Bugatti, Carlo (1856-1940)

Carlo Bugatti, famous for his extraordinary and oriental furniture, was born on 16 February 1856 in Milan. His father, Giovanni Luigi Bugatti, produced monumental fireplaces for Milan mansions and also worked as an engineer and inventor. At the age of eighteen, Carlo Bugatti began studying architecture at the Milan Academy. A little later, he enrolled at the Ecole de Beaux Arts in Paris. From the beginning he cultivated a very own artistic style, which also manifested in his clothing. He favored a kind of overall, over which he pulled a long frock coat, of which the stand-up collar was held together with cat's eye buttons on a gold chain.

Around 1870, the preference for oriental culture, architecture and ornaments became apparent in the European arts and crafts and furniture design. Especially Englishmen appreciated this 'glorious style' because it was 'rich and cheerful'. Carlo Bugatti drew inspiration for his furniture designs from the entire repertoire of the cultures of the Orient. His designs were based on works from India, Persia, China and Japan. In his Milan workshop at Via Castelfidardo 6, the first pieces of furniture were created, such as a complete bedroom piece, intended as a wedding present for his younger sister Luigia, who married the painter Giovanni Segantini in 1880. In the same year Carlo Bugatti married Thérèse Lorioli (1862-1935), with whom he had three children. The daughter Déanice and the sons Rembrandt and Ettore, who also became successful and famous as sculptors and car makers.

Typical for the style which Carlo Bugatti established is the combination of oriental motifs with unusual materials, with which he achieved a completely new kind of effect. His architectural, often asymmetrically designed furniture shows friezes, Morisco arches and delicate pillars. He achieved colored accents by inlaid work of different woods and metals such as punched copper plates. His furniture usually is composed of nut or fruit tree woods, stained black and thus look like ebony. As one of the first furniture designers, he used parchment, which he often painted with motifs from Japanese prints and paintings and East Asian and Arabic characters. Again and again he invented new variations of stylized plants and animals. Finally, fringe and pendants of white silk were indispensable features of his chairs and thrones.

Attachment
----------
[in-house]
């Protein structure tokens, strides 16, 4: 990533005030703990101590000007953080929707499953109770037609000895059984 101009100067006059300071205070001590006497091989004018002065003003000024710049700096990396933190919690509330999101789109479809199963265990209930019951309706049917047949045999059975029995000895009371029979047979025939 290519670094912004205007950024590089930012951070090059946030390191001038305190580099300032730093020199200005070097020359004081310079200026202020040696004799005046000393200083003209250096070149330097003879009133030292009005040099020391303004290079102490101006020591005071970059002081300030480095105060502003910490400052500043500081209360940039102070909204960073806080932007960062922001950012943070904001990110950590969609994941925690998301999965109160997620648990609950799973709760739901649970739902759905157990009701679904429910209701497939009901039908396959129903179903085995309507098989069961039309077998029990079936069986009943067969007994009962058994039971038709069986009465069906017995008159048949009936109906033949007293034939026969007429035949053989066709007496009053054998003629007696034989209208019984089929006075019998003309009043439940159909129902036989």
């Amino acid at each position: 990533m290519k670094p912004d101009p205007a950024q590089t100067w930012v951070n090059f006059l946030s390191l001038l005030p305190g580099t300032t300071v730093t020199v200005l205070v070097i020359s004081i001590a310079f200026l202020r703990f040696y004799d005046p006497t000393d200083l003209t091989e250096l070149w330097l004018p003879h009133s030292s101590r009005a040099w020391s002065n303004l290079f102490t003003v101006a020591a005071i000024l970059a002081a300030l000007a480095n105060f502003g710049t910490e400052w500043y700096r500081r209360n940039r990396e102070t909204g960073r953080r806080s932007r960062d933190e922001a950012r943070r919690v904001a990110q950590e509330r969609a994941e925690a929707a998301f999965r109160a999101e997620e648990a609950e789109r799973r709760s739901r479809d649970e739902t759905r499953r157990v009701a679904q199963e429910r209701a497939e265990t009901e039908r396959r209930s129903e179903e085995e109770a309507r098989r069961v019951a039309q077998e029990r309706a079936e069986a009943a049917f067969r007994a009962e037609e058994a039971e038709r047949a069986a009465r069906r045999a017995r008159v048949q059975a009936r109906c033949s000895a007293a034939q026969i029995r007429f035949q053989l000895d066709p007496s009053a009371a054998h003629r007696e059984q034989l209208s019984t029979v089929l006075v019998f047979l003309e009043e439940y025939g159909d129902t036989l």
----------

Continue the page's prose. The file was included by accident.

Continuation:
The Bugatti furniture was exhibited for the first time in 1888 at the Milan trade fair for the art industry. In 1900, Bugatti designed Lord Battersea's bedroom at Surrey House on Marble Arch in London. At this time his furniture is dominated by generously flowing lines and bright parchment surface areas. After moving the workshop to Via Marcona 13, he also introduced his sons to the workshop.

The company was represented at many international exhibitions and was awarded prizes and medals. With the furniture which Bugatti exhibited at the exhibition in Turin in 1902, he found his own form and ornamental style, which can be considered as an alternative to van de Velde, Gallé, Gaudi, Macintosh, Eckmann and Peter Behrens. In 1904 Bugatti sold his workshop to the company De Vecchi with the license for continued building and moved to Paris. There he made friends with the gallery owner Adrien Hébrard, in whose gallery he exhibited his silver work in 1907. In 1910, Bugatti and his wife retired to Pierrefond. After the death of his daughter and his wife, in 1937 he moved to live with his son Ettore in Molsheim in Alsace, where he was building his famous automobiles. Carlo Bugatti finally died in 1940.

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